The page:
Two delicious recipes from my sister Nadalyn – Stewed Cushaw and Cushaw Cake
Thanks Nadalyn for putting this delicious post together!!!!
“Coo-what?” It always amazes me how many people have never heard of cushaw, much less tasted its rich deliciousness. The cushaw is one of the oldest varieties of pumpkin-like squash in the western hemisphere and was an important staple among ancient people. Today it is still important in traditional cooking in southern Louisiana and among Native Americans. It is technically a squash but has many of the characteristics of pumpkin. The most common is the green-striped cushaw which average 10 to 20 pounds, grow to be 12 to 18 inches long and roughly 10 inches in diameter at the bowl. They are mostly grown in the southern and southwestern United States. Cushaw is more resistant to many insect and weather conditions than most other squash or pumpkins and after harvesting, it can be stored for up to 4 months.
The flesh of the cushaw is yellow and buttery looking when cooked. In fact, in some areas it is called cushaw butter. There are infinite ways to cook it or cook with it. The most popular is to use it in pie just as you would pumpkin or sweet potato. Some like it best bake in the oven, still in the rind, with butter, sugar, and cinnamon sprinkled on top. To eat it this way, remove the seeds, quarter or cut into large chunks. Score the large pieces with a fork, sprinkle with a little sugar and cinnamon, top with a pat of butter, and bake in the oven until a fork pierces it easily.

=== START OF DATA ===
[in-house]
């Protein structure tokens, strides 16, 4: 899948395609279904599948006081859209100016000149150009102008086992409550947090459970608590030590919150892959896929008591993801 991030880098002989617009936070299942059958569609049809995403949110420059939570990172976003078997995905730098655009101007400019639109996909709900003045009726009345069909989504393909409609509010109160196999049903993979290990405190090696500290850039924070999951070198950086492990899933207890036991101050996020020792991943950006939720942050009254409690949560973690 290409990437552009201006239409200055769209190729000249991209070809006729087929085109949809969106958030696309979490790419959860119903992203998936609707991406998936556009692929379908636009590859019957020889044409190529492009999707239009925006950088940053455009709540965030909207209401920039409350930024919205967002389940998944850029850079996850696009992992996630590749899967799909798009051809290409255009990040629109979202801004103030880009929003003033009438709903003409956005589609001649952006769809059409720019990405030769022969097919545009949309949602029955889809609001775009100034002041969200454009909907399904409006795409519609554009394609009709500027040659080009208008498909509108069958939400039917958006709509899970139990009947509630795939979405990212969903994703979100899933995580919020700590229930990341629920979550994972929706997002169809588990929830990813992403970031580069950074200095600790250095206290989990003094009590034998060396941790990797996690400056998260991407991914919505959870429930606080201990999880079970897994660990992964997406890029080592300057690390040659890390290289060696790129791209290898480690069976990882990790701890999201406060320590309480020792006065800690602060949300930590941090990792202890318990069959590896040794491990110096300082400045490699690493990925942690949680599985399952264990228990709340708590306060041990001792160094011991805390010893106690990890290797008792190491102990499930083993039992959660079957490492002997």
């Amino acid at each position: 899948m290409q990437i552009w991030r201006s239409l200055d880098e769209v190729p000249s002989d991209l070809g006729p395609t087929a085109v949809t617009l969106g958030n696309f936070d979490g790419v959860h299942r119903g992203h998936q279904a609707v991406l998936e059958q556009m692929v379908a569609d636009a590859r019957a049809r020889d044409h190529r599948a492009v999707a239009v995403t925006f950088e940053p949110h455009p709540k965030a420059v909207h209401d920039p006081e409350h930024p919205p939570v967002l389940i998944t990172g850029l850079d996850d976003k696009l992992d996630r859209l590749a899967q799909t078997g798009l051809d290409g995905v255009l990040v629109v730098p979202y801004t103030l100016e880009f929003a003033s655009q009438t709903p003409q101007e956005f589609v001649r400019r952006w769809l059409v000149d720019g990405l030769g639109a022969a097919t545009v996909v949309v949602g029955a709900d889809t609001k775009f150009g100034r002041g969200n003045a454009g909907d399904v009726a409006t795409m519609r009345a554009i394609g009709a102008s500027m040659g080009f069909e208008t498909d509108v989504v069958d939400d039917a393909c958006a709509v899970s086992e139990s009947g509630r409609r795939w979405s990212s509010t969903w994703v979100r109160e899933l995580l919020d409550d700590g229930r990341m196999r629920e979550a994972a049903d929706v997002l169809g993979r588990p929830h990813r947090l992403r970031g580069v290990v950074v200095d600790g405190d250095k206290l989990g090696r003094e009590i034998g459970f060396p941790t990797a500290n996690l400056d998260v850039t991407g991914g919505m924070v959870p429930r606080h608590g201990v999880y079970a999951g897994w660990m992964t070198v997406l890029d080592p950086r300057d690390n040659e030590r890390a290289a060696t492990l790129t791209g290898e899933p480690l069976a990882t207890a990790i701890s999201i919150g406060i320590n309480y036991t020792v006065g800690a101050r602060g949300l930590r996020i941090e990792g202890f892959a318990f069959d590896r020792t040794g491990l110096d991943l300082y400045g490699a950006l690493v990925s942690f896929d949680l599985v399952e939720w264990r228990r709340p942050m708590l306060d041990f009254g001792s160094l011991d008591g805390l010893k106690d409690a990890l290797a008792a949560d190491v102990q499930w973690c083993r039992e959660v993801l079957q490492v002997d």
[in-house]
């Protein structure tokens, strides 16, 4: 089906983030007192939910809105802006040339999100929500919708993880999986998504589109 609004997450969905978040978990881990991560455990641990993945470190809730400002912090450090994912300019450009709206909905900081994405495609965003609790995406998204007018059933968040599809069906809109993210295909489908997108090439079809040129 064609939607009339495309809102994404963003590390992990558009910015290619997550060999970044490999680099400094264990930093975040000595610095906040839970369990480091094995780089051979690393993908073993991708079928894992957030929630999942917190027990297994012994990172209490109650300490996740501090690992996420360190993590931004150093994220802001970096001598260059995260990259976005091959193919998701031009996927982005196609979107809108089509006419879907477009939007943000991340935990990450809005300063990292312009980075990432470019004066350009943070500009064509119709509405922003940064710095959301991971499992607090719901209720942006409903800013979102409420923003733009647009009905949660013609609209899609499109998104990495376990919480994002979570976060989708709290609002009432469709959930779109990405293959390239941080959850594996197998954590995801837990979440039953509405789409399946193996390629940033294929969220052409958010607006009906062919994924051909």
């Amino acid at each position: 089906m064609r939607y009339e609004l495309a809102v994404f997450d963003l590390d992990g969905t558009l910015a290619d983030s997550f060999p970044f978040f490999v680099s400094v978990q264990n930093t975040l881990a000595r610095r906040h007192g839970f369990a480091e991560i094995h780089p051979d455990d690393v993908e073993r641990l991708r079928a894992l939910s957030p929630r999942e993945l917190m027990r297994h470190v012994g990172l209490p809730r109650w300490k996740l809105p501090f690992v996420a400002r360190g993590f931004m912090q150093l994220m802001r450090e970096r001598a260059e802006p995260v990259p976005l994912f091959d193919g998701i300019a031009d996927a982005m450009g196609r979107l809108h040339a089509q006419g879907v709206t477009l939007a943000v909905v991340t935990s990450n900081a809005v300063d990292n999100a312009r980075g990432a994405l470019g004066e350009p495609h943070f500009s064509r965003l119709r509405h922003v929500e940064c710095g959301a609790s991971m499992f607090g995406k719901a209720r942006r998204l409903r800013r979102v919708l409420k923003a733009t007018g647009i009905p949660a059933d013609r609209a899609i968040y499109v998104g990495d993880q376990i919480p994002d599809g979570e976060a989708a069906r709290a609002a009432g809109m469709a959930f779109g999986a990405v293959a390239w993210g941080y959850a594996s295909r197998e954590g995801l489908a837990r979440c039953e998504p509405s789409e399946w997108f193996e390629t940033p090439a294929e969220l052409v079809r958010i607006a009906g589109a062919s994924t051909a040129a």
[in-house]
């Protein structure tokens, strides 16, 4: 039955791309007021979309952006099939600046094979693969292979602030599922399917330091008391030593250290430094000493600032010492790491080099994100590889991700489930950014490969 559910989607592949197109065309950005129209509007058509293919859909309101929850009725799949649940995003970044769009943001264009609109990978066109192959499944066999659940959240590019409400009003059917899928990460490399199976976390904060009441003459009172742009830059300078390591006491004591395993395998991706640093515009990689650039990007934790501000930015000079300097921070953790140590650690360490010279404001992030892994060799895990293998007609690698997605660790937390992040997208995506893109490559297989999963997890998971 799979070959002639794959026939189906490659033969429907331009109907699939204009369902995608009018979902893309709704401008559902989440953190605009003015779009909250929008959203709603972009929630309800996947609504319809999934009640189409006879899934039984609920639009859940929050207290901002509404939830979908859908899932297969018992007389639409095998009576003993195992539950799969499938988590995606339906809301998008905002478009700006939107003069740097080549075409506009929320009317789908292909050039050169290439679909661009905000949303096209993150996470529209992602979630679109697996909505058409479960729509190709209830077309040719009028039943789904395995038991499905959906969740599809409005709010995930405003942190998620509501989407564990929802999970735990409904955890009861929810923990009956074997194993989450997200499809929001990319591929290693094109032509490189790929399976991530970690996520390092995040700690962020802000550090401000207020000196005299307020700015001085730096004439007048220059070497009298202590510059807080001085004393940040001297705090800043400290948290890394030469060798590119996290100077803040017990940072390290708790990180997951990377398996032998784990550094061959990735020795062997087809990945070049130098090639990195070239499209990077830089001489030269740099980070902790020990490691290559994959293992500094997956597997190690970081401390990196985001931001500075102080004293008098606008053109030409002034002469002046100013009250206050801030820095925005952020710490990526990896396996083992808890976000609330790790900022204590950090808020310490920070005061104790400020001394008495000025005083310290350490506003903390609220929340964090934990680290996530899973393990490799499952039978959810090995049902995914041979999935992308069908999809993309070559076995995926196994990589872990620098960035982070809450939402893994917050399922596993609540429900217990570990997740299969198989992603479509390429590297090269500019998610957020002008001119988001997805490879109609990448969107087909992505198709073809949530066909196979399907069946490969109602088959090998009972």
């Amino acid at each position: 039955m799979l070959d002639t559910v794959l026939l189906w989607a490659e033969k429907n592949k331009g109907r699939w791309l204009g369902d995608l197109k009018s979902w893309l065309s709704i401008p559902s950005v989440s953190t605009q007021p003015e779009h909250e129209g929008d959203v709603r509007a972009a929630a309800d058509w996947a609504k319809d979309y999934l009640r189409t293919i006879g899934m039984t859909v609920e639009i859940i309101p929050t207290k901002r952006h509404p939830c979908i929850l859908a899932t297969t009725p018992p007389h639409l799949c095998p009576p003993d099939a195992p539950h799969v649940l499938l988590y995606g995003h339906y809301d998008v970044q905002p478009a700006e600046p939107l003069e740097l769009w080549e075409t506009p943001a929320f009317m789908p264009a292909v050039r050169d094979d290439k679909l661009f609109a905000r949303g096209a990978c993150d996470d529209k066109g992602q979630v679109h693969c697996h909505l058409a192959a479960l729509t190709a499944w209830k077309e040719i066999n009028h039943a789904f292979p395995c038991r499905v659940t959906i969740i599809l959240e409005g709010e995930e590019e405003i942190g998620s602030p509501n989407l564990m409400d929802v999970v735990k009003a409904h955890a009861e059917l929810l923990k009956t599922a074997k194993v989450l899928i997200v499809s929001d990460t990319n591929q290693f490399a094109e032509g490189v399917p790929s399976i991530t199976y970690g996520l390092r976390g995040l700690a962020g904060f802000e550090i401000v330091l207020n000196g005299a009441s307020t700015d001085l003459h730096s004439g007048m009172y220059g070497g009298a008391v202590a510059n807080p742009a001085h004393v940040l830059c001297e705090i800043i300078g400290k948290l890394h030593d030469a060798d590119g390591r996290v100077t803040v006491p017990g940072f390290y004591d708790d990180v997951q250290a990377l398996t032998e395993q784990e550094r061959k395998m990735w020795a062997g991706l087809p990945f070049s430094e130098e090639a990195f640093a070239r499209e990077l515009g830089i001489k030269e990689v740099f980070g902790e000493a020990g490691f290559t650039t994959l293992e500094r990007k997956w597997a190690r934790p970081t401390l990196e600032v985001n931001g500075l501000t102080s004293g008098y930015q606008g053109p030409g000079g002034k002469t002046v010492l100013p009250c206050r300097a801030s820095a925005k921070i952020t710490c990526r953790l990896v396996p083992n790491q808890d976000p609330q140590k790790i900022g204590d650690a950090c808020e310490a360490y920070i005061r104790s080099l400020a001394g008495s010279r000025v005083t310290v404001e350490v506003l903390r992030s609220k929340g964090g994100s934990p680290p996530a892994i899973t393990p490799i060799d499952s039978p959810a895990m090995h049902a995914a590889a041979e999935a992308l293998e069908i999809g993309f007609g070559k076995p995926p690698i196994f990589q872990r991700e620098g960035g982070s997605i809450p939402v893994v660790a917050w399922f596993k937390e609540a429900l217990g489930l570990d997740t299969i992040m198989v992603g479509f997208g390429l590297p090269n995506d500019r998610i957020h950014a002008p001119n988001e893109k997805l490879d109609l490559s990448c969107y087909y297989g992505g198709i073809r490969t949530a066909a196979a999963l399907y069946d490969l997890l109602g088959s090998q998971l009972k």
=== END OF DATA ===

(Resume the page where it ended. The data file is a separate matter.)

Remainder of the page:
When MJ and I were kids, Mama would stew cushaw (as I describe in my recipe), except she would add cinnamon and/or cloves and nutmeg and serve it as a side dish. I choose not to add the spices when stewing, but if you do, and decide to use the leftover for the cake recipe below, cut back or omit the spices in the cake (see Kitchen Notes).
My kids have always loved cushaw. My daughter calls it “yummy buttery deliciousness,” hence the name of my cake. I came up with the cake as a way to use leftover cushaw. Each squash makes a generous amount of stewed meat and even after a couple of rounds on the dinner table there is usually some leftover. It can be frozen for a short time. The cake can be frozen quite successfully, but I doubt you will have that opportunity once you try a slice.
Stewed Cushaw Recipe
Recipe author: Nadalyn Larsen
Yields 6 to 8 cups from an 8 to 10 pound squash
Prep and Cook time: 1 – 1.5 hours
1 cushaw (Any size)
Salt to taste (probably about a generous tablespoon)
2 tablespoons to a ¼ cup of sugar (See Kitchen Notes)
Half a stick of butter.
- Prepare the squash by removing the neck first, peel and cut it into large cubes (about 1″).
- Transfer to a large Dutch oven or other large pot.
- Cut the remaining bulb portion in half and remove the seeds and scrape the inside as you would when cleaning a pumpkin.
- Peel and cut into small cubes and add to the pot.
- Add only enough water to fill about half the volume of the squash in the pot.
- Cover and cook on medium to high heat, removing the lid occasionally to stir, making sure that all the pieces get into the water to cook.
- After about 30 minutes, remove the lid and allow some of the water to evaporate. Stir frequently until the squash is tender enough to be mashed with a potato masher.
- When the flesh is tender, drain off as much liquid as possible. Return to the pot over a low heat. Mash with a potato masher and add the salt, sugar and butter. Stir to combine well and to evaporate off more of the moisture until the pulp is creamy.
- Serve piping hot.
- Refrigerate leftovers in a closed container.
Yummy Deliciousness Cushaw Coffee Cake Recipe